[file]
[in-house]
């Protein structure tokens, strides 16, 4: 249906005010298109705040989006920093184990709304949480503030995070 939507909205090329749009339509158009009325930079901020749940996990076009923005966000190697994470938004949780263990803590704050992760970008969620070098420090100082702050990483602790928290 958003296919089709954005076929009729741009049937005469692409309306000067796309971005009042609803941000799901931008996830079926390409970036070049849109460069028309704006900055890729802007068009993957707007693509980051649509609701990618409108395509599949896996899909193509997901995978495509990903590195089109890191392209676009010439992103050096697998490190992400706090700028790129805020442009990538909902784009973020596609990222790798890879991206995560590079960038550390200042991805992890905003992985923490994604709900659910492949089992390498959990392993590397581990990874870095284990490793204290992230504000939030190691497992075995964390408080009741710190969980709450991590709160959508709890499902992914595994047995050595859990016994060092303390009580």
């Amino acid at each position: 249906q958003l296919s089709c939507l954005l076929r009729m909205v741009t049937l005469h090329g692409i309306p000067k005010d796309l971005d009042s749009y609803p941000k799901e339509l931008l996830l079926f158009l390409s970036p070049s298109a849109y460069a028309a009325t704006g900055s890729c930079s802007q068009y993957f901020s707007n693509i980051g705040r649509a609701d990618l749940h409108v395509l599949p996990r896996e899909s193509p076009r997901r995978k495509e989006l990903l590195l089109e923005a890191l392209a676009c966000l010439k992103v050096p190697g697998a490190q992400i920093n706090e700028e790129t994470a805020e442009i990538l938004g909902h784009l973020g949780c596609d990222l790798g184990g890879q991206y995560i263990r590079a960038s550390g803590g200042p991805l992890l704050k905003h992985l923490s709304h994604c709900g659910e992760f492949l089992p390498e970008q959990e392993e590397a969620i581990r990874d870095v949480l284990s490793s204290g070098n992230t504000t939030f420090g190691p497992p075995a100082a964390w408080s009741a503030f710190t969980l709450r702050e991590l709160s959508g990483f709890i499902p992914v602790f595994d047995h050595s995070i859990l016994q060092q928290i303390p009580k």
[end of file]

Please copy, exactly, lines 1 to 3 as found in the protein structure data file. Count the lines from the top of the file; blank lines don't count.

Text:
[in-house]
């Protein structure tokens, strides 16, 4: 249906005010298109705040989006920093184990709304949480503030995070 939507909205090329749009339509158009009325930079901020749940996990076009923005966000190697994470938004949780263990803590704050992760970008969620070098420090100082702050990483602790928290 958003296919089709954005076929009729741009049937005469692409309306000067796309971005009042609803941000799901931008996830079926390409970036070049849109460069028309704006900055890729802007068009993957707007693509980051649509609701990618409108395509599949896996899909193509997901995978495509990903590195089109890191392209676009010439992103050096697998490190992400706090700028790129805020442009990538909902784009973020596609990222790798890879991206995560590079960038550390200042991805992890905003992985923490994604709900659910492949089992390498959990392993590397581990990874870095284990490793204290992230504000939030190691497992075995964390408080009741710190969980709450991590709160959508709890499902992914595994047995050595859990016994060092303390009580």
């Amino acid at each position: 249906q958003l296919s089709c939507l954005l076929r009729m909205v741009t049937l005469h090329g692409i309306p000067k005010d796309l971005d009042s749009y609803p941000k799901e339509l931008l996830l079926f158009l390409s970036p070049s298109a849109y460069a028309a009325t704006g900055s890729c930079s802007q068009y993957f901020s707007n693509i980051g705040r649509a609701d990618l749940h409108v395509l599949p996990r896996e899909s193509p076009r997901r995978k495509e989006l990903l590195l089109e923005a890191l392209a676009c966000l010439k992103v050096p190697g697998a490190q992400i920093n706090e700028e790129t994470a805020e442009i990538l938004g909902h784009l973020g949780c596609d990222l790798g184990g890879q991206y995560i263990r590079a960038s550390g803590g200042p991805l992890l704050k905003h992985l923490s709304h994604c709900g659910e992760f492949l089992p390498e970008q959990e392993e590397a969620i581990r990874d870095v949480l284990s490793s204290g070098n992230t504000t939030f420090g190691p497992p075995a100082a964390w408080s009741a503030f710190t969980l709450r702050e991590l709160s959508g990483f709890i499902p992914v602790f595994d047995h050595s995070i859990l016994q060092q928290i303390p009580k």